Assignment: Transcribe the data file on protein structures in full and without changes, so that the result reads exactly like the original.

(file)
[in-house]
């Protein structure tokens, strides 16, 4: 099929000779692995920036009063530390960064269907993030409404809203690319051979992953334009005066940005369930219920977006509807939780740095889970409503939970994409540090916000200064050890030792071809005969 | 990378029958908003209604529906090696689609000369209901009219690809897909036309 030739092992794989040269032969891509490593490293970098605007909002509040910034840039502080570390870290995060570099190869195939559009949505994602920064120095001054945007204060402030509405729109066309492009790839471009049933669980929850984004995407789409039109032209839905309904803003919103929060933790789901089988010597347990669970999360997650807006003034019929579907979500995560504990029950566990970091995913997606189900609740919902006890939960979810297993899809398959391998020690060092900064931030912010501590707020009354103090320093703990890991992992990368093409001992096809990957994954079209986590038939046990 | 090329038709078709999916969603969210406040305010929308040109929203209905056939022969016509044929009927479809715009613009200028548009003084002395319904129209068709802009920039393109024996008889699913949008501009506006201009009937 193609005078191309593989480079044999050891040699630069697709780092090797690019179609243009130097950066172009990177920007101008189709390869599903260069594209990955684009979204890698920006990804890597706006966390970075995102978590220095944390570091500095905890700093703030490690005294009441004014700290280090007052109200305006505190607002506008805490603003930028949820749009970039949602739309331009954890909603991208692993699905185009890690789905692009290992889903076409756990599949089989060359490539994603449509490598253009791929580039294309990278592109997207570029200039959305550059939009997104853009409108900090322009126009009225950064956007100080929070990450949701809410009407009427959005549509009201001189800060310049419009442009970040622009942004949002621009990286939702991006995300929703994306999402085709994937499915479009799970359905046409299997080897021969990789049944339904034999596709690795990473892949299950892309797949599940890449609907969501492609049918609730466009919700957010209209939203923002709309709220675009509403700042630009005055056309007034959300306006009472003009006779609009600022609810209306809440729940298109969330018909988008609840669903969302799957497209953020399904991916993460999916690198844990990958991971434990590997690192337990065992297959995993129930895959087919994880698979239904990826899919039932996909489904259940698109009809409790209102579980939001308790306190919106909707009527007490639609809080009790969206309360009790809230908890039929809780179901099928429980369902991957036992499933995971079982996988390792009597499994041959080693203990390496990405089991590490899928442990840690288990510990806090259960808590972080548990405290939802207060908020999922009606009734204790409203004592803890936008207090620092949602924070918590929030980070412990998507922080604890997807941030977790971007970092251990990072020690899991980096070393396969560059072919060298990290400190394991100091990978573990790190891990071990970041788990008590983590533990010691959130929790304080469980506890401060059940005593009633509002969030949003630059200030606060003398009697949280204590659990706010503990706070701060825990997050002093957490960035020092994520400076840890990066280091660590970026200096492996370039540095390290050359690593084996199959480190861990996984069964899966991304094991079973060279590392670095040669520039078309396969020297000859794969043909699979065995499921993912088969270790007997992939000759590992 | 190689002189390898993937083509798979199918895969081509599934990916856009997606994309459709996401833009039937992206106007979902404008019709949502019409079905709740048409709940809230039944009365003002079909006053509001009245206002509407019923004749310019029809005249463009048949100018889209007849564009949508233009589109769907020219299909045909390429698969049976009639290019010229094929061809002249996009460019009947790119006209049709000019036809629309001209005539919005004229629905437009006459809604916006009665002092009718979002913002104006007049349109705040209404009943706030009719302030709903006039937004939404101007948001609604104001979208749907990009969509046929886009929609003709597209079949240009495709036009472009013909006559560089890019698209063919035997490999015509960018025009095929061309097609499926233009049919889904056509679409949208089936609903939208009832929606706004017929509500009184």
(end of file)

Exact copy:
[in-house]
């Protein structure tokens, strides 16, 4: 099929000779692995920036009063530390960064269907993030409404809203690319051979992953334009005066940005369930219920977006509807939780740095889970409503939970994409540090916000200064050890030792071809005969 | 990378029958908003209604529906090696689609000369209901009219690809897909036309 030739092992794989040269032969891509490593490293970098605007909002509040910034840039502080570390870290995060570099190869195939559009949505994602920064120095001054945007204060402030509405729109066309492009790839471009049933669980929850984004995407789409039109032209839905309904803003919103929060933790789901089988010597347990669970999360997650807006003034019929579907979500995560504990029950566990970091995913997606189900609740919902006890939960979810297993899809398959391998020690060092900064931030912010501590707020009354103090320093703990890991992992990368093409001992096809990957994954079209986590038939046990 | 090329038709078709999916969603969210406040305010929308040109929203209905056939022969016509044929009927479809715009613009200028548009003084002395319904129209068709802009920039393109024996008889699913949008501009506006201009009937 193609005078191309593989480079044999050891040699630069697709780092090797690019179609243009130097950066172009990177920007101008189709390869599903260069594209990955684009979204890698920006990804890597706006966390970075995102978590220095944390570091500095905890700093703030490690005294009441004014700290280090007052109200305006505190607002506008805490603003930028949820749009970039949602739309331009954890909603991208692993699905185009890690789905692009290992889903076409756990599949089989060359490539994603449509490598253009791929580039294309990278592109997207570029200039959305550059939009997104853009409108900090322009126009009225950064956007100080929070990450949701809410009407009427959005549509009201001189800060310049419009442009970040622009942004949002621009990286939702991006995300929703994306999402085709994937499915479009799970359905046409299997080897021969990789049944339904034999596709690795990473892949299950892309797949599940890449609907969501492609049918609730466009919700957010209209939203923002709309709220675009509403700042630009005055056309007034959300306006009472003009006779609009600022609810209306809440729940298109969330018909988008609840669903969302799957497209953020399904991916993460999916690198844990990958991971434990590997690192337990065992297959995993129930895959087919994880698979239904990826899919039932996909489904259940698109009809409790209102579980939001308790306190919106909707009527007490639609809080009790969206309360009790809230908890039929809780179901099928429980369902991957036992499933995971079982996988390792009597499994041959080693203990390496990405089991590490899928442990840690288990510990806090259960808590972080548990405290939802207060908020999922009606009734204790409203004592803890936008207090620092949602924070918590929030980070412990998507922080604890997807941030977790971007970092251990990072020690899991980096070393396969560059072919060298990290400190394991100091990978573990790190891990071990970041788990008590983590533990010691959130929790304080469980506890401060059940005593009633509002969030949003630059200030606060003398009697949280204590659990706010503990706070701060825990997050002093957490960035020092994520400076840890990066280091660590970026200096492996370039540095390290050359690593084996199959480190861990996984069964899966991304094991079973060279590392670095040669520039078309396969020297000859794969043909699979065995499921993912088969270790007997992939000759590992 | 190689002189390898993937083509798979199918895969081509599934990916856009997606994309459709996401833009039937992206106007979902404008019709949502019409079905709740048409709940809230039944009365003002079909006053509001009245206002509407019923004749310019029809005249463009048949100018889209007849564009949508233009589109769907020219299909045909390429698969049976009639290019010229094929061809002249996009460019009947790119006209049709000019036809629309001209005539919005004229629905437009006459809604916006009665002092009718979002913002104006007049349109705040209404009943706030009719302030709903006039937004939404101007948001609604104001979208749907990009969509046929886009929609003709597209079949240009495709036009472009013909006559560089890019698209063919035997490999015509960018025009095929061309097609499926233009049919889904056509679409949208089936609903939208009832929606706004017929509500009184």